According to the U.S. Centers for Disease Control and Prevention (CDC), romaine lettuce from California has been linked to the ongoing E. coli outbreak, which has infected 67 people across 19 states.
On Tuesday, CDC officials have recommended people to avoid eating, purchasing, serving or selling romaine lettuce grown in Salinas, Cal., due to possible E. coli contamination.
One should avoid all types of romaine lettuce grown in that area, including organic romaine, whole heads of romaine, hearts of romaine, as well as romaine wrapped in salads.
The CDC tweeted, “OUTBREAK UPDATE: Do not eat, sell, or serve romaine lettuce from the Salinas growing region. If you don’t know or can’t tell where the lettuce is from, don’t eat it. 67 ill people reported from 19 states. Find out how to identify this lettuce.”
The officials also advised people to avoid using packages of pre-cut lettuce and salads containing romaine.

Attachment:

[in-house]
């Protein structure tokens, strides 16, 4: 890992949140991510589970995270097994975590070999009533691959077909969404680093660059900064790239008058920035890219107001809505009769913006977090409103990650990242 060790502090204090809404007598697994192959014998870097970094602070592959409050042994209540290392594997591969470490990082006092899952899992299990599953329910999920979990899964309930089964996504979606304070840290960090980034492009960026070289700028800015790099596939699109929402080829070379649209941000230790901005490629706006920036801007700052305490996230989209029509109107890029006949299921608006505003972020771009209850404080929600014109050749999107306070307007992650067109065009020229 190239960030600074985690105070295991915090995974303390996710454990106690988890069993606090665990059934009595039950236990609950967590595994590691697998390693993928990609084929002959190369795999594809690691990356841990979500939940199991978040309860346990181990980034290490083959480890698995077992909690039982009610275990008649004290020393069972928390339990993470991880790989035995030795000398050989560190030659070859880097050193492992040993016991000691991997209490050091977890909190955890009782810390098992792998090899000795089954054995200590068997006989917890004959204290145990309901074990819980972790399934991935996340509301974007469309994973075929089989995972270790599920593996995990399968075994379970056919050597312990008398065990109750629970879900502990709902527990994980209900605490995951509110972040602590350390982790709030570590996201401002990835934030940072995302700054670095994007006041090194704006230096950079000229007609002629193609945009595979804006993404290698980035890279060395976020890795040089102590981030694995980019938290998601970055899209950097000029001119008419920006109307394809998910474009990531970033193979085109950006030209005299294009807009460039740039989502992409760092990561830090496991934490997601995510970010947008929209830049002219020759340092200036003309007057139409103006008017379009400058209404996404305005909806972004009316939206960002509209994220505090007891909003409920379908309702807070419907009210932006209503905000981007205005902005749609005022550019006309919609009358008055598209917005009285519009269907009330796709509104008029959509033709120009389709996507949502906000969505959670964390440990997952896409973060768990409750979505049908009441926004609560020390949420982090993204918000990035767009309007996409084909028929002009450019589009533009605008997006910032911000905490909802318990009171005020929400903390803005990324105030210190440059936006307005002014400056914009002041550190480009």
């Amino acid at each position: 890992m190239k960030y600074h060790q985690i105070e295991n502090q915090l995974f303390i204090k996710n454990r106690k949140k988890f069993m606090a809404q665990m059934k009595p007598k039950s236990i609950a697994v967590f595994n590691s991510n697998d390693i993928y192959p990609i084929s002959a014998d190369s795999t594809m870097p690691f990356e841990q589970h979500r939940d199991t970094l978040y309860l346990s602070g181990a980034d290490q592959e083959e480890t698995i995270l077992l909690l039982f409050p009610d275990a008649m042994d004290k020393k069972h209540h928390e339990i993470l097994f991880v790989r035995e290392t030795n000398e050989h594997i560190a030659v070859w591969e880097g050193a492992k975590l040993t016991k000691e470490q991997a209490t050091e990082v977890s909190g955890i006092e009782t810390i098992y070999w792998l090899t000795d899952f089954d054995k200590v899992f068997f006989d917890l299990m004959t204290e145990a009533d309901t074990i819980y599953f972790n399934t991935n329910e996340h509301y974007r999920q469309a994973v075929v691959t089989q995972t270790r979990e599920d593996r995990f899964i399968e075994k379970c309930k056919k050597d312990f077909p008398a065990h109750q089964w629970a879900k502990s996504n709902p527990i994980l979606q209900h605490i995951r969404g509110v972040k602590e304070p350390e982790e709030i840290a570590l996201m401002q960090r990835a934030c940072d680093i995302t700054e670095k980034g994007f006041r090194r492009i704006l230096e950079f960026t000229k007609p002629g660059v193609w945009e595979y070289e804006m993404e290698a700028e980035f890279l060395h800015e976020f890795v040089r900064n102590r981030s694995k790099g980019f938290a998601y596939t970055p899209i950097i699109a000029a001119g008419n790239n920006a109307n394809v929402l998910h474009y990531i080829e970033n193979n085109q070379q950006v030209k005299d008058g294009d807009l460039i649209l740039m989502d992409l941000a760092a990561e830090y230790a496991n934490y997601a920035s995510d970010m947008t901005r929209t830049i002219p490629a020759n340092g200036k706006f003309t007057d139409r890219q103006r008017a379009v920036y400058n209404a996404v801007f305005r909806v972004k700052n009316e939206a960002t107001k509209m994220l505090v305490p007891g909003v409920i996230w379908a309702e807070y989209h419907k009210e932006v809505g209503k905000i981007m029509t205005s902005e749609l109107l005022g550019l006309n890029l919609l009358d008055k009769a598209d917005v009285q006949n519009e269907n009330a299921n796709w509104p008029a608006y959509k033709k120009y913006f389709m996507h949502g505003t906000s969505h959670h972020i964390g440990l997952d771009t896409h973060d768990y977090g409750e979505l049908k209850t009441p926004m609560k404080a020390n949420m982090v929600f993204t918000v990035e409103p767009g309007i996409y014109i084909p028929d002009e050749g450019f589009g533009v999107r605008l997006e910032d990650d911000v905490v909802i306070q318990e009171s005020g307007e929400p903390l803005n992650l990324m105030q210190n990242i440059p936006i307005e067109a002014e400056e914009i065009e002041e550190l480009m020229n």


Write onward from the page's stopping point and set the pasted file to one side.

Of 67 people infected with E. coli, 39 people have been hospitalized and six developed a type of kidney failure called hemolytic uremic syndrome. However, no deaths have been reported so far.
The officials confirmed that the lab tests of romaine lettuce from Salinas made people sick. People are advised to check where their lettuce comes from by checking the label that shows where it has been grown. The CDC advised throwing it out if the label says “grown in Salinas.” The signs and symptoms of E. coli include vomiting and bloody diarrhea. Many people who are infected by E. coli recover within a week, but in rare cases, one may develop a severe infection.